APEC Meeting Ends in Chaos As U.S. Hammers China
The 21 member economies of the Asia-Pacific Economic Cooperation (APEC) for the first time in its history failed to agree on a Leaders' Declaration due to a very public and inimical feud between China and the United States.
World leaders meeting in Papua New Guinea from Nov. 17 to 18 for the APEC trade talks were instead transformed into bystanders at a divisive summit. U.S. Vice-President Mike Pence took every opportunity to blast China for being an enemy of democracy and free trade and a predatory lender.
President Donald Trump did not attend APEC due to a brooding indifference and a rage at everyone and everything caused by the Republican Party's loss of control over the House of Representatives in the midterm elections of Nov. 6.
Papua New Guinea Prime Minister Peter O'Neill, who chaired the event, said the talks broke down over language about the World Trade Organization (WTO). The Trump administration resolutely opposes the way WTO treats China as a market-driven economy rather than one that is a dictatorship and dominated by state-supported industries.
He assailed China's multi-billion dollar Belt and Road Initiative as a massive debt trap aimed at forcing debt onto the poor countries it coerces into joining the project aimed at boosting China's geopolitical power.
Pence said the U.S. doesn't drown its partners in a sea of debt, and doesn't coerce or compromise its partners' independence. He said the United States deals openly and fairly. The U.S. doesn't offer a constricting belt or a one-way road.
China's response to Pence's tongue-lashing was muted by comparison. China's Ministry of Foreign Affairs issued a terse statement saying the "assistance provided by China has been warmly welcomed by our partners in this region and beyond."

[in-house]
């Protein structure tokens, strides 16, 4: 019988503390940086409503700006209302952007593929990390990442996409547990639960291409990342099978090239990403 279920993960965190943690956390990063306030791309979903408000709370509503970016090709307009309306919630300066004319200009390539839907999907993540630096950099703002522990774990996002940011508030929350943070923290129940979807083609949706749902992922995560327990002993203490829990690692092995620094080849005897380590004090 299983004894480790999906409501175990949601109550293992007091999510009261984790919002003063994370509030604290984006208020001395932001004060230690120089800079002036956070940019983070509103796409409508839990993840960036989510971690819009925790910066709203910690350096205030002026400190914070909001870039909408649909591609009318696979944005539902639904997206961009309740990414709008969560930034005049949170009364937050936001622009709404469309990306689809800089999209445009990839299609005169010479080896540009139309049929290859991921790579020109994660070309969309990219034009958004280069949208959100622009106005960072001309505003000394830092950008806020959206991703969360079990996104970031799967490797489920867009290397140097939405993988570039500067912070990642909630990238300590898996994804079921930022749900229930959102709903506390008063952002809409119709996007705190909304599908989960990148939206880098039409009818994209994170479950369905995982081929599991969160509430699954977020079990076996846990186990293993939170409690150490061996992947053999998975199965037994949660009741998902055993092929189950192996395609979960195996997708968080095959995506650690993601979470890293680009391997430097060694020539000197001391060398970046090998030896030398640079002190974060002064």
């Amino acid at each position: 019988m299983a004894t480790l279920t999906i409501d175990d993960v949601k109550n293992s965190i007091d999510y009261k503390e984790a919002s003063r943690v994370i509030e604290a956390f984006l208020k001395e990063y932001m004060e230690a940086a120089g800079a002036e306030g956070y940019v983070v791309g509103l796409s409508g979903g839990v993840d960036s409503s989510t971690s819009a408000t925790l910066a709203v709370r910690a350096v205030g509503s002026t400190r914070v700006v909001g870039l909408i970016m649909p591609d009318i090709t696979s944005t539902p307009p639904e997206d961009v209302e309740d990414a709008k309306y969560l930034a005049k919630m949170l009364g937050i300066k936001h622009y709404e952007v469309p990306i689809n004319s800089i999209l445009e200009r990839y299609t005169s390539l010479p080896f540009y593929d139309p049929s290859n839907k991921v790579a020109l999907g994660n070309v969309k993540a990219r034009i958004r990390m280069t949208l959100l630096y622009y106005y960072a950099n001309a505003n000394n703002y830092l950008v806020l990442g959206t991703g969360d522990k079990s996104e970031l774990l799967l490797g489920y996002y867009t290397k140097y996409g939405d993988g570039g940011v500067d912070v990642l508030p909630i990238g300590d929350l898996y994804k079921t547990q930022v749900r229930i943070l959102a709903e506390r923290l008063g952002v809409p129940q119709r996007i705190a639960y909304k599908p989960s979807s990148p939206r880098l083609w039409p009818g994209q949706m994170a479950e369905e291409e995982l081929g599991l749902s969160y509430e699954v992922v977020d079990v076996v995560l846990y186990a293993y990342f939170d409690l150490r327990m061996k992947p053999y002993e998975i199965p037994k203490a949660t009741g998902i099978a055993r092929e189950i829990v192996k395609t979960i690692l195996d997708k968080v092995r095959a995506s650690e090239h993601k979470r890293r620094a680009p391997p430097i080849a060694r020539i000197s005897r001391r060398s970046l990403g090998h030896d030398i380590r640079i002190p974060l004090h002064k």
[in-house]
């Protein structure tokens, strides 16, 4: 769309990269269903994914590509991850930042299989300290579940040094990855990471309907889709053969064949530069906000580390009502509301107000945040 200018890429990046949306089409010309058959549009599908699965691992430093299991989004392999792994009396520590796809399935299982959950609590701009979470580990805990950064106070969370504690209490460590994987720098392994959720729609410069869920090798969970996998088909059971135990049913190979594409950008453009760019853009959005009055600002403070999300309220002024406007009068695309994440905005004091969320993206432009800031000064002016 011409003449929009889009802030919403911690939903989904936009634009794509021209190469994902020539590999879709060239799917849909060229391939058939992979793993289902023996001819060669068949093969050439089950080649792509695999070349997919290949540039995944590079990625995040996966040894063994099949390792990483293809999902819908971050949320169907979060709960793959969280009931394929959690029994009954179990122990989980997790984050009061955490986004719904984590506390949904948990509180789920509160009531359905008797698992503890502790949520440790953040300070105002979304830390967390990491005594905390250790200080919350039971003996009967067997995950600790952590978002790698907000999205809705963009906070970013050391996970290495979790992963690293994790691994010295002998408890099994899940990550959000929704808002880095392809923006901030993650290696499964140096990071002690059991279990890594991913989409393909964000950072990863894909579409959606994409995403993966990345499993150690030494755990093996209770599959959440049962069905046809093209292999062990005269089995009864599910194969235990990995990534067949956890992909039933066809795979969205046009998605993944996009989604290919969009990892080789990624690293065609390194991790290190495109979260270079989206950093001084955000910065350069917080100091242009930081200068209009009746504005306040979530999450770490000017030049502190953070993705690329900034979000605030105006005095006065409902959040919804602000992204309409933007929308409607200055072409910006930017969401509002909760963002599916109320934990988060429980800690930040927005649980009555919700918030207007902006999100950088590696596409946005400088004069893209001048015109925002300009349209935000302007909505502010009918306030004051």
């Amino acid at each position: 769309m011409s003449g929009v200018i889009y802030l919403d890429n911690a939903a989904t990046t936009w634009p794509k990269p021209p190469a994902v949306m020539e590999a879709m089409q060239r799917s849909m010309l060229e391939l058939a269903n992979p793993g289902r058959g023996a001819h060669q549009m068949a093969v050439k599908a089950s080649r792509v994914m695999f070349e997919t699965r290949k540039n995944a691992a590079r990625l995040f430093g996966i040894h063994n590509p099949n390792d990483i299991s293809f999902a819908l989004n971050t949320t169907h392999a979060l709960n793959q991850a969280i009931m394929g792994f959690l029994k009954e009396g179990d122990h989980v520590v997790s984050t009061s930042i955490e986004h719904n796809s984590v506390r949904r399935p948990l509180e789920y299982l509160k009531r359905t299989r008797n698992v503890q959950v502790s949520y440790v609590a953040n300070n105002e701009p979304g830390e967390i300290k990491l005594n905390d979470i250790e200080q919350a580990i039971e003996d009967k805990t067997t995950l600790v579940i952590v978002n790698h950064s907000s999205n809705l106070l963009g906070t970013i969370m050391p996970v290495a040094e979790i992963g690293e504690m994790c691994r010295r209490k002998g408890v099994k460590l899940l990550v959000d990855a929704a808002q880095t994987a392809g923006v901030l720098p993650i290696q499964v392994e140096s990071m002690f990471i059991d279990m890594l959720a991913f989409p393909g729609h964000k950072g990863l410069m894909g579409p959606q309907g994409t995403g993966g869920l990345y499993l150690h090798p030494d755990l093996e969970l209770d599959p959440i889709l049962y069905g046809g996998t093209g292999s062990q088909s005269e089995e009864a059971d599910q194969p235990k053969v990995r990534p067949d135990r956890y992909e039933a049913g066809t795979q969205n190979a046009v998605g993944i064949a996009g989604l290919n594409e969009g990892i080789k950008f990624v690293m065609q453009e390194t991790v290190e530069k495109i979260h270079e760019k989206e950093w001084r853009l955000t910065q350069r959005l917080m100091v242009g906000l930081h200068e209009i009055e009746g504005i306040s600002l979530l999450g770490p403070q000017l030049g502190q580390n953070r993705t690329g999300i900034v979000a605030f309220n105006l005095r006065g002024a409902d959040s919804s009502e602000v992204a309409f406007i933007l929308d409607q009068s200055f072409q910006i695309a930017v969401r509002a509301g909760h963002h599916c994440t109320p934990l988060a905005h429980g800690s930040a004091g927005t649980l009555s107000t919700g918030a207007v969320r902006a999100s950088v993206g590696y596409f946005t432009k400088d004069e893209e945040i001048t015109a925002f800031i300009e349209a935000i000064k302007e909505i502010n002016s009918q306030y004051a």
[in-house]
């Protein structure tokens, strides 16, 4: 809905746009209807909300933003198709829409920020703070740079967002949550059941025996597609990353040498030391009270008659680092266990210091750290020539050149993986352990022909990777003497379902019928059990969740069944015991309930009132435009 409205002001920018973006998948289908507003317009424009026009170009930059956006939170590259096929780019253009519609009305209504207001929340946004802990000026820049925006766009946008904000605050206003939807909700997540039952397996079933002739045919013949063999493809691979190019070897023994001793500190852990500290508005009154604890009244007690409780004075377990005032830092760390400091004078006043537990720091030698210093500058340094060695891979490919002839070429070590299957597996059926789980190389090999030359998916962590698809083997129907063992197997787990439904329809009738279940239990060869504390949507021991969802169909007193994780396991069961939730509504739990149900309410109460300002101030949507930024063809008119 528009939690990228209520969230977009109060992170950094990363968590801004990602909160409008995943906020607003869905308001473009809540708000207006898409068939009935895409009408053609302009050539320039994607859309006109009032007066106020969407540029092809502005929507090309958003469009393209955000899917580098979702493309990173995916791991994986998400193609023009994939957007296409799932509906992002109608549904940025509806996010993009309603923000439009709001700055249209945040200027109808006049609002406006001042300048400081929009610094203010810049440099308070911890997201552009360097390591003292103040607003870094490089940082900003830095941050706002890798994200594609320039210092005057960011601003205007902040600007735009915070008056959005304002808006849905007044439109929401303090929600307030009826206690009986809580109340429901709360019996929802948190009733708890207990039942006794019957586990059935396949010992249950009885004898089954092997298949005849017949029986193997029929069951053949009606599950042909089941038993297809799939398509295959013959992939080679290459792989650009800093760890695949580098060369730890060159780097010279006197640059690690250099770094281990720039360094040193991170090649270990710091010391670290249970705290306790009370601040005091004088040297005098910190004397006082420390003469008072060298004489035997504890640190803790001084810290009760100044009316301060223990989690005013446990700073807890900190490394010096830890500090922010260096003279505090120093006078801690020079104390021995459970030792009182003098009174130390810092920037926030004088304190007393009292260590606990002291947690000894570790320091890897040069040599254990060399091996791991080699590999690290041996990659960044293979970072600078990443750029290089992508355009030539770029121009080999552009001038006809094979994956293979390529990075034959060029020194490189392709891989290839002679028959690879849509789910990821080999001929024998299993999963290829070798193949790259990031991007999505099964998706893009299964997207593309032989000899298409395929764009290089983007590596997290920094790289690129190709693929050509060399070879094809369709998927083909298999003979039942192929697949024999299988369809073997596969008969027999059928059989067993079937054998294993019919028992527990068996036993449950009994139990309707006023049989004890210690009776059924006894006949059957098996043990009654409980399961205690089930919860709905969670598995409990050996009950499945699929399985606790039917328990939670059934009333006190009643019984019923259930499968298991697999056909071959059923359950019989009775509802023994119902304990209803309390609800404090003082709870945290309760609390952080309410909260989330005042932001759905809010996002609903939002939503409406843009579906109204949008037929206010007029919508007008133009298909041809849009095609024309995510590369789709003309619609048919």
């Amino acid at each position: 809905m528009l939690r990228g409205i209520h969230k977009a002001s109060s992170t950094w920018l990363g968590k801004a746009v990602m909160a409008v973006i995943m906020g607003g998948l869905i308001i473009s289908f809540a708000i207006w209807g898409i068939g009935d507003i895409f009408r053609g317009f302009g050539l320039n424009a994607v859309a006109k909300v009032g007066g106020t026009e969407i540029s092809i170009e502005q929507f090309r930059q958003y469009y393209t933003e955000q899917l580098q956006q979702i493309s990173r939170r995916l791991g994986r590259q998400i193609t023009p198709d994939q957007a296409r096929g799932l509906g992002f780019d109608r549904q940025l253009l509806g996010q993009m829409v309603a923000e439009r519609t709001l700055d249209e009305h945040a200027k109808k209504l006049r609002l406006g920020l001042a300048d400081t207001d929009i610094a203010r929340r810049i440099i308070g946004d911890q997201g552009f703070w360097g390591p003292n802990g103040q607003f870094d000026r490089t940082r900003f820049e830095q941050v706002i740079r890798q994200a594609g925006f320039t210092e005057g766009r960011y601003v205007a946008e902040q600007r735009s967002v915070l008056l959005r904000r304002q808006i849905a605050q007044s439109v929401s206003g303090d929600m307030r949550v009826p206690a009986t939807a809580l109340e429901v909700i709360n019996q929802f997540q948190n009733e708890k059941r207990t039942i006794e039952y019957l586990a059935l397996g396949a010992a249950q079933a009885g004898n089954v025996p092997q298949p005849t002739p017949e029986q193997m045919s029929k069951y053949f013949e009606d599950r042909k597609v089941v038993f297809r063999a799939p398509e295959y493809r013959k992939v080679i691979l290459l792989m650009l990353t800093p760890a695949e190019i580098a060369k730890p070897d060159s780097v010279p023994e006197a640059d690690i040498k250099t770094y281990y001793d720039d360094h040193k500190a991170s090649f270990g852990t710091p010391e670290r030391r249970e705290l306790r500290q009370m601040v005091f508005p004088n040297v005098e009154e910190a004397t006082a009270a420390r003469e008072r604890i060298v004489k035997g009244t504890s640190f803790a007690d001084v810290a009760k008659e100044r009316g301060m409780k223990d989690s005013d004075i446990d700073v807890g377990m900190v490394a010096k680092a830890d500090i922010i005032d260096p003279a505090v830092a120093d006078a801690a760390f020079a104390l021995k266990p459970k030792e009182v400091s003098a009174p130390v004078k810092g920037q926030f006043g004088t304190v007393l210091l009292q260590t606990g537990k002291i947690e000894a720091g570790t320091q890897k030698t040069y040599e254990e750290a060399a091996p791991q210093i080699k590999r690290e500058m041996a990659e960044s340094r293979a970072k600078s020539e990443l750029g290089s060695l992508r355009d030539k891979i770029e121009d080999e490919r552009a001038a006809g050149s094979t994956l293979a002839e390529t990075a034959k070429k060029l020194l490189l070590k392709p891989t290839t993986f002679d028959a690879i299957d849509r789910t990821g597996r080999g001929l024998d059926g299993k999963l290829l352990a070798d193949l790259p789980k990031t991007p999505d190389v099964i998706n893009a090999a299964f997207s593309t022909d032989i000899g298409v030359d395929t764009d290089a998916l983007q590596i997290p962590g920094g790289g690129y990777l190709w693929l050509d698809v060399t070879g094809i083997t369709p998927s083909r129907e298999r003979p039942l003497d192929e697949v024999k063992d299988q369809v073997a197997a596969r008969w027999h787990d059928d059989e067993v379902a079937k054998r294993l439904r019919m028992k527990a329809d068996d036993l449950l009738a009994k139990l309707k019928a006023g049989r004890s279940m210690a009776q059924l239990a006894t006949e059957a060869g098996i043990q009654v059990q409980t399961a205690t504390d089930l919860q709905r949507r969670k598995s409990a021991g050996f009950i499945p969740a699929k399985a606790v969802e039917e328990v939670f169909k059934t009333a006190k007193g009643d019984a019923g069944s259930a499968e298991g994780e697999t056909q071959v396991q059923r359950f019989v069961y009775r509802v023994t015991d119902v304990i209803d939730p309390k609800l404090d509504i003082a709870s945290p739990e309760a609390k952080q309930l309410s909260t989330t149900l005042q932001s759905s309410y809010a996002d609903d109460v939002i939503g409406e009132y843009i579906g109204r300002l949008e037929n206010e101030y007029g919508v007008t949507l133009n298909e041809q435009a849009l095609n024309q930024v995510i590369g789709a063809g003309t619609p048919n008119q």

Chinese sources said tensions erupted when Chinese Foreign Minister Wang Yi objected to two paragraphs in the draft Leaders' Declaration. One paragraph said APEC should oppose "unfair trade practices" and reform the WTO, while another was about sustainable development.
They said China was angered that the reference to WTO blamed a country (China) for unfair trade practices.
Chinese president Xi Jinping did not directly reply to Pence's criticisms but instead urged business and political leaders to promote free trade.
The world today is going through major development, transformation and change, said Xi. While economic globalization surges forward, global growth is shadowed by protectionism and unilateralism.
O'Neill said he will release a chairman's statement this week on behalf of the 21 APEC member economies. He acknowledged that "the entire world is worried" about tensions between the two superpowers.
A Leaders' Declaration has been issued after every annual APEC leaders' meeting since the first APEC summit in 1993.